Before talking about strategies, it would be better to find out what strategies exist at all, which strategy suits which trader and what strategy to choose. Searching for your best strategy through trial and error may take years, that is why this issue requires a systemic approach.
- Mechanical and discretionary strategies
- What strategies to choose?
- Role of the trading strategy
- Scalping and day-trading
- Short-term trading
- Positional trading
Mechanical and discretionary strategies
First of all, strategies can be divided into two groups: mechanical and discretionary ones. A mechanical strategy will require from a player nothing else but disciplined trading, because decision-making is built in the very algorithm of the strategies. The advantage of such strategies is the lack of emotional involvement into trading and of feeling responsible for its result: all steps are prescribed by the algorithm. Drawbacks are the very same – in case the market changes, the algorithm may start generating losing trades that the trader will have to perform without question, watching their money disappear.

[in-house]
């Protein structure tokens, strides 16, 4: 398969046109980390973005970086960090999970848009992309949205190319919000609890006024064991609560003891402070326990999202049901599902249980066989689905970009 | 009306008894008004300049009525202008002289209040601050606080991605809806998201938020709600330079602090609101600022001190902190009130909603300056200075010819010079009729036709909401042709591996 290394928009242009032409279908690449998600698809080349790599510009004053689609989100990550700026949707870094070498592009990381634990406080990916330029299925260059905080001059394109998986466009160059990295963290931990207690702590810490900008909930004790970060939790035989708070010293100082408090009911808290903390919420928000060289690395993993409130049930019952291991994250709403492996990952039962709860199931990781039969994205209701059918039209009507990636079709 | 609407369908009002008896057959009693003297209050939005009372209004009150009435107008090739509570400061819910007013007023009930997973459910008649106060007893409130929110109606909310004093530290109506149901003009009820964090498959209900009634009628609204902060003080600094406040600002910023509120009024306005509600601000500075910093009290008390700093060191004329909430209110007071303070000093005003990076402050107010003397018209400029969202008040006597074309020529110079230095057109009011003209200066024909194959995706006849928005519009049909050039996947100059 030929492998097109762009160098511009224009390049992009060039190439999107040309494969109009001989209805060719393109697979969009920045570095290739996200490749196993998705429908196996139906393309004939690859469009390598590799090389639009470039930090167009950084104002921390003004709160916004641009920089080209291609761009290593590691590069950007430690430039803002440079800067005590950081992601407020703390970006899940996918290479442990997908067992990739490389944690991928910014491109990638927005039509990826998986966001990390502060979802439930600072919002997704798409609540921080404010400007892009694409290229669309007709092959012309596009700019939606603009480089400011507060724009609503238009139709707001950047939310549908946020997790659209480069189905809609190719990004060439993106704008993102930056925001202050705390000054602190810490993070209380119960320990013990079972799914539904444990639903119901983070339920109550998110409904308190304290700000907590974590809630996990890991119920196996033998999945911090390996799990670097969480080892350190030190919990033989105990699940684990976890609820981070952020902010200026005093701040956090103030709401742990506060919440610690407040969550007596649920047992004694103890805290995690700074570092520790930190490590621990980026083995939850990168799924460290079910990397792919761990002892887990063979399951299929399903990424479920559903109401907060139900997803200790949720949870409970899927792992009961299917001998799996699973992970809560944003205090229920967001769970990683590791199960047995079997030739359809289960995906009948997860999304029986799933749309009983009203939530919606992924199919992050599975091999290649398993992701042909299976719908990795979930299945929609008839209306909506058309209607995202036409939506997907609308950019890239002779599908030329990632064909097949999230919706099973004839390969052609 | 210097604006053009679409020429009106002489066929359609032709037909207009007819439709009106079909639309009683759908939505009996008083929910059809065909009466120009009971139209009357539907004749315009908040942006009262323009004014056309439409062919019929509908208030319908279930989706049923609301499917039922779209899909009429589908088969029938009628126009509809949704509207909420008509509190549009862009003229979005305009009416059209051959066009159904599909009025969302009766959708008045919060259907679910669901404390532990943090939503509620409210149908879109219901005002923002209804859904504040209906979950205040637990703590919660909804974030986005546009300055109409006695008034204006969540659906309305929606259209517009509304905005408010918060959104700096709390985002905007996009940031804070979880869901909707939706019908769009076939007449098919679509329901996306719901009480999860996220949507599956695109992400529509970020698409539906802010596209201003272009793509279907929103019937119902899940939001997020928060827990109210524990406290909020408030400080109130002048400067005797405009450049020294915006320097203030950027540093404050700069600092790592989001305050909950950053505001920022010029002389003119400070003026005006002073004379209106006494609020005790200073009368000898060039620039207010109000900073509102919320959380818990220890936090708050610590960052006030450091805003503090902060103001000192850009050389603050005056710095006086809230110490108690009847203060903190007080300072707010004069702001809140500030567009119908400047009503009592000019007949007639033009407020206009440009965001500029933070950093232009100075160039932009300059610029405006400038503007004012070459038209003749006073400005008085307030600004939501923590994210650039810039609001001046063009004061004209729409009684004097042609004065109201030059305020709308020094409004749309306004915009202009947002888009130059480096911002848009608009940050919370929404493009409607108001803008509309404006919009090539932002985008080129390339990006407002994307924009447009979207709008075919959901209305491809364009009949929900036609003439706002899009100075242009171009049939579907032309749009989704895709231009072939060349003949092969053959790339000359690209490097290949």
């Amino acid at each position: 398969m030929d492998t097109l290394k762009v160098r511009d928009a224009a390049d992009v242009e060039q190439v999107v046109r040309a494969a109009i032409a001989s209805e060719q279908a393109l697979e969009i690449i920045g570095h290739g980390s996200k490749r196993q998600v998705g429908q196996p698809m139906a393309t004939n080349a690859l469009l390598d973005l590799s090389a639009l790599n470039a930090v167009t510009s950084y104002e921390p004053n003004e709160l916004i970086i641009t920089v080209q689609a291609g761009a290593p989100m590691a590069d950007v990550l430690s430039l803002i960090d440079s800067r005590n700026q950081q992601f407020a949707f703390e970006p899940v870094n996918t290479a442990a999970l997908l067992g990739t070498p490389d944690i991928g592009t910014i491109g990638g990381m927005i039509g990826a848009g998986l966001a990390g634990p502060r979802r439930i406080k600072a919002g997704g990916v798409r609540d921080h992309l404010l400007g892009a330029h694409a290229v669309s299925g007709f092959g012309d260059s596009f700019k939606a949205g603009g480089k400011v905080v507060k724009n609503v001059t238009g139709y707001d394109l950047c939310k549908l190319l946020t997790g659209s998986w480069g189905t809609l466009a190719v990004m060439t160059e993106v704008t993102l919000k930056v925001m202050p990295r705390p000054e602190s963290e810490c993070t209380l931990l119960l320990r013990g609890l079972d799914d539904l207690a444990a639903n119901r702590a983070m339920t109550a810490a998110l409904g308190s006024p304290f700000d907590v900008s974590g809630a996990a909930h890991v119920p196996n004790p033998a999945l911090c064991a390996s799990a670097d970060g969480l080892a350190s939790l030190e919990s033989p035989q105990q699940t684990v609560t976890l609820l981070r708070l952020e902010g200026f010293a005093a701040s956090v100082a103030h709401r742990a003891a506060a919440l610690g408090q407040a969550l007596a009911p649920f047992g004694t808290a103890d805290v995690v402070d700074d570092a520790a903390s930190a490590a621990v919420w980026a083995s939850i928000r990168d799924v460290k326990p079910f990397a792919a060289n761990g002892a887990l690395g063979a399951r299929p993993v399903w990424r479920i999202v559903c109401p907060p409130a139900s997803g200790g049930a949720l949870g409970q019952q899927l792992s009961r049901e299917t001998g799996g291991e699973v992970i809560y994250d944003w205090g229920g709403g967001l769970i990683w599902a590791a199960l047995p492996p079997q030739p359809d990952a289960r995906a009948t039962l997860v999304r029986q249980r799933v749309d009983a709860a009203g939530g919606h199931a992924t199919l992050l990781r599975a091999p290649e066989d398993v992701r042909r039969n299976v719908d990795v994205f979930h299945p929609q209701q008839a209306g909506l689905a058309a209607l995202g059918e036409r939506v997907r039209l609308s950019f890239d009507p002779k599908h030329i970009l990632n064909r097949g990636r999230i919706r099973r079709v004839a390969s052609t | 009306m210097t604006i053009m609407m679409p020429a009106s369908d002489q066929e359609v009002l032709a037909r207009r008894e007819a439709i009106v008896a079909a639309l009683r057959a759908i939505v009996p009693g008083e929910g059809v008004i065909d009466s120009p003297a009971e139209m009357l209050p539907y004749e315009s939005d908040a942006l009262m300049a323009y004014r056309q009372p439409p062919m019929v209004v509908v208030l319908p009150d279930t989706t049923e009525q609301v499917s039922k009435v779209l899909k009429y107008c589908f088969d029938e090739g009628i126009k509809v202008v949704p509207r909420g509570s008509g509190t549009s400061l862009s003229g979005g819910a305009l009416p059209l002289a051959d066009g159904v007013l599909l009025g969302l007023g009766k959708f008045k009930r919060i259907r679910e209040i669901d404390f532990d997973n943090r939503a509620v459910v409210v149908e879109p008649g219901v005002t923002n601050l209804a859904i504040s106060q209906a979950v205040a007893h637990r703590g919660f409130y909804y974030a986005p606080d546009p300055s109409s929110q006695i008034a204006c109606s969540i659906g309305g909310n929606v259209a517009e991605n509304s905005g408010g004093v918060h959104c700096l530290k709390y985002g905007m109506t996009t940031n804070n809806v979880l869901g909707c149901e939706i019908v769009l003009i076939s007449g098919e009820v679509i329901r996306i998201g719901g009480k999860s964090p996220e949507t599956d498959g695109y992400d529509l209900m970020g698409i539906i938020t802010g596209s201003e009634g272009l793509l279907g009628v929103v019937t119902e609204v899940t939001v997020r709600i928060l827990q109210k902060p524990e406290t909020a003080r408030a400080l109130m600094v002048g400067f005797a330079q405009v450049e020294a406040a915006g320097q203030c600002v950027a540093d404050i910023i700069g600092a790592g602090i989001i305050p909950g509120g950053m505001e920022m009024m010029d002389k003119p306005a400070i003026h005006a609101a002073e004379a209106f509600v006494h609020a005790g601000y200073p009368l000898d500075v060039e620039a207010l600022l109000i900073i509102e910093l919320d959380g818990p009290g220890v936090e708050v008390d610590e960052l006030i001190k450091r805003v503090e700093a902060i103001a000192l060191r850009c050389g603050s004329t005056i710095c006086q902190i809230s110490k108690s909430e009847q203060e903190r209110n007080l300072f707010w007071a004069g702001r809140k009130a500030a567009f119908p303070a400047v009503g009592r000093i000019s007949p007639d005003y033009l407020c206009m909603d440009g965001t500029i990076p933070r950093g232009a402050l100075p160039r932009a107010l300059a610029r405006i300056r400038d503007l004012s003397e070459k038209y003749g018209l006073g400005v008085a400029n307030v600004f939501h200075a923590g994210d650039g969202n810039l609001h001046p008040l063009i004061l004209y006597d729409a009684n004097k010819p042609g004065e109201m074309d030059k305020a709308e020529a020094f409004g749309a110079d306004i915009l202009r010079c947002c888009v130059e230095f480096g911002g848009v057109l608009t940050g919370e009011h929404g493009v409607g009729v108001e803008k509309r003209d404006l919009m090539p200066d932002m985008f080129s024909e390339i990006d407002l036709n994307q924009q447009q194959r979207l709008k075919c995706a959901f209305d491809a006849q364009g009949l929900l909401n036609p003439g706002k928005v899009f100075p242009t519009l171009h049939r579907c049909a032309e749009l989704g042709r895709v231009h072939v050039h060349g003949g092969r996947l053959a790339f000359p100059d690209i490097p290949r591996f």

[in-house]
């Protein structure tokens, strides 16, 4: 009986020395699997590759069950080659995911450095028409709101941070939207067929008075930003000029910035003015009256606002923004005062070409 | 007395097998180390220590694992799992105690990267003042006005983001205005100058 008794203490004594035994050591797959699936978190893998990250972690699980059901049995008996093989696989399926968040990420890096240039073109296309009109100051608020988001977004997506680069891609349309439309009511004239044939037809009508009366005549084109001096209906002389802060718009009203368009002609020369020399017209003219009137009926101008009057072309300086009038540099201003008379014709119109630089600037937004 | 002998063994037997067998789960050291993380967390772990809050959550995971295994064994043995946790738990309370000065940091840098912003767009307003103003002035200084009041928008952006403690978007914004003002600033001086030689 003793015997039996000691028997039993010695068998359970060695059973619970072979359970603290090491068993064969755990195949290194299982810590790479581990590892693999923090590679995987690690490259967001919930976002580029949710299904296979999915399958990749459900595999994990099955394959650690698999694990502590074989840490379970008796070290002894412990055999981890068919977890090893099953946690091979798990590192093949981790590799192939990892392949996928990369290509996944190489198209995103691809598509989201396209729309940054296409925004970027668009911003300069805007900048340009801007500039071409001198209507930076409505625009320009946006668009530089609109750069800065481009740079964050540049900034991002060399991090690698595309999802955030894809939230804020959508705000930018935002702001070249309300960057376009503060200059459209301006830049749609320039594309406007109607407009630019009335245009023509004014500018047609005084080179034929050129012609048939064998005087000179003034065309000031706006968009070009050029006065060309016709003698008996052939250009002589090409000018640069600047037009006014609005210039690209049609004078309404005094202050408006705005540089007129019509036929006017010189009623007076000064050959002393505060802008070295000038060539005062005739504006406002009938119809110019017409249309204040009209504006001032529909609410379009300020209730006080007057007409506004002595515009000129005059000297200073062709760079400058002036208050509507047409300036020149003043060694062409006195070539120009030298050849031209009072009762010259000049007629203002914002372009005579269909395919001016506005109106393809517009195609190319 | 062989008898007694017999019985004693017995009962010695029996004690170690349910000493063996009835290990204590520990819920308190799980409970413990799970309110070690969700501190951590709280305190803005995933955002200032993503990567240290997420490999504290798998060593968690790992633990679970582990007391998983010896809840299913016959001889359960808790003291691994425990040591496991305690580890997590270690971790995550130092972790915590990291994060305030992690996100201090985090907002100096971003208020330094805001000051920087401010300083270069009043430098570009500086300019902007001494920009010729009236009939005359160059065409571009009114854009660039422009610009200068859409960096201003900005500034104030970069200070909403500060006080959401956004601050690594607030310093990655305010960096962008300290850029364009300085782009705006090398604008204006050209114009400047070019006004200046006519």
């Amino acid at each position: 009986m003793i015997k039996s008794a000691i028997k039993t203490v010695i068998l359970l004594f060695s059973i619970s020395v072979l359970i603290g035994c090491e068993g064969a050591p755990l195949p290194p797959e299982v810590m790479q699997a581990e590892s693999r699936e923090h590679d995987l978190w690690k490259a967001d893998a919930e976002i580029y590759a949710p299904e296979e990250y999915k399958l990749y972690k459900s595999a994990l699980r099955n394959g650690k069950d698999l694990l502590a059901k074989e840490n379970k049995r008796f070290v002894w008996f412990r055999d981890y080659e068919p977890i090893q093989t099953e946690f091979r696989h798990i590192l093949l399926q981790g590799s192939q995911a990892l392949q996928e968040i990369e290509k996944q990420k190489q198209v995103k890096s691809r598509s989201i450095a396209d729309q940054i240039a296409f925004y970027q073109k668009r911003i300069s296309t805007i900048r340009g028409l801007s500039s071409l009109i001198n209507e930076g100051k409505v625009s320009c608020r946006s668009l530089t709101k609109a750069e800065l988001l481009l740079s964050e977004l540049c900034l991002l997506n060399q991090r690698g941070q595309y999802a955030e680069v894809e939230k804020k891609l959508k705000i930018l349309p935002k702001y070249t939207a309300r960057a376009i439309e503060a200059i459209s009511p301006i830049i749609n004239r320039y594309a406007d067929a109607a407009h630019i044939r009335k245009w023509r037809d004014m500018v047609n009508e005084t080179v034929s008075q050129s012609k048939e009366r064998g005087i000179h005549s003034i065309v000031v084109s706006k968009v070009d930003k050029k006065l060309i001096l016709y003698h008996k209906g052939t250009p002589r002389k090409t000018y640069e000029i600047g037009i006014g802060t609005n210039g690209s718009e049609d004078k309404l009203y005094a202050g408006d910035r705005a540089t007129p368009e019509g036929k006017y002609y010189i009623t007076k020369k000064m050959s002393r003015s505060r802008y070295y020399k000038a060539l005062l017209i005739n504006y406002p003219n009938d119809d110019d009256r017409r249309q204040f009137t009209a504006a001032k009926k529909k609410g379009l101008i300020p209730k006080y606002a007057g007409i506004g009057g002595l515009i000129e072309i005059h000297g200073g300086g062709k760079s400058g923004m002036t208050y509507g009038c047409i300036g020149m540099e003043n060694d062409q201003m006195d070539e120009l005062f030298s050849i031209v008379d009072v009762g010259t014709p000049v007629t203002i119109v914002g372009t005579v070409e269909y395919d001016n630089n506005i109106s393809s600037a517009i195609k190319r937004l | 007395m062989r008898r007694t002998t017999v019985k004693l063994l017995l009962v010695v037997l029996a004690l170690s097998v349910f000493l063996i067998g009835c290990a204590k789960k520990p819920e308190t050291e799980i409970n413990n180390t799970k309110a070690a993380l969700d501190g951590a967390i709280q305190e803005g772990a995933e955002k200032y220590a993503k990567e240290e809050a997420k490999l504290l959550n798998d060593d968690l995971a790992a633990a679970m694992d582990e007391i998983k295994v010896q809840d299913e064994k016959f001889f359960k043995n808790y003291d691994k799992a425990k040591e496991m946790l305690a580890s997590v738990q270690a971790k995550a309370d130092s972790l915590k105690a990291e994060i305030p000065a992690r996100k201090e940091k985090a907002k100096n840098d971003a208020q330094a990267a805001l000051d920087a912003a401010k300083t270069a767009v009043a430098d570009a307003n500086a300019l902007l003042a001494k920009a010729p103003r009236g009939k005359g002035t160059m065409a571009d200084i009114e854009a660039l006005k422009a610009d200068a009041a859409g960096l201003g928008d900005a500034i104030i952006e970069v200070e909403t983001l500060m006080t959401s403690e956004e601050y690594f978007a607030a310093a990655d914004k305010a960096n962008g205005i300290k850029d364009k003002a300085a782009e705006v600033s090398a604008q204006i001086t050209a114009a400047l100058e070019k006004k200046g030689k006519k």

As you may see, being a mere executor is not that easy. If the trader does not understand the market and the reasons for making certain steps, this may let them down, because at some point they may start sabotaging the prescribed trades. However, if you have created the strategy yourself and you are sure that it is based on the fundamental rules of the market, it will be much easier to follow such strategy. My experience and that of my fellow traders suggests that the most successful strategies are those that blend in mechanical algorithms and independently made decisions.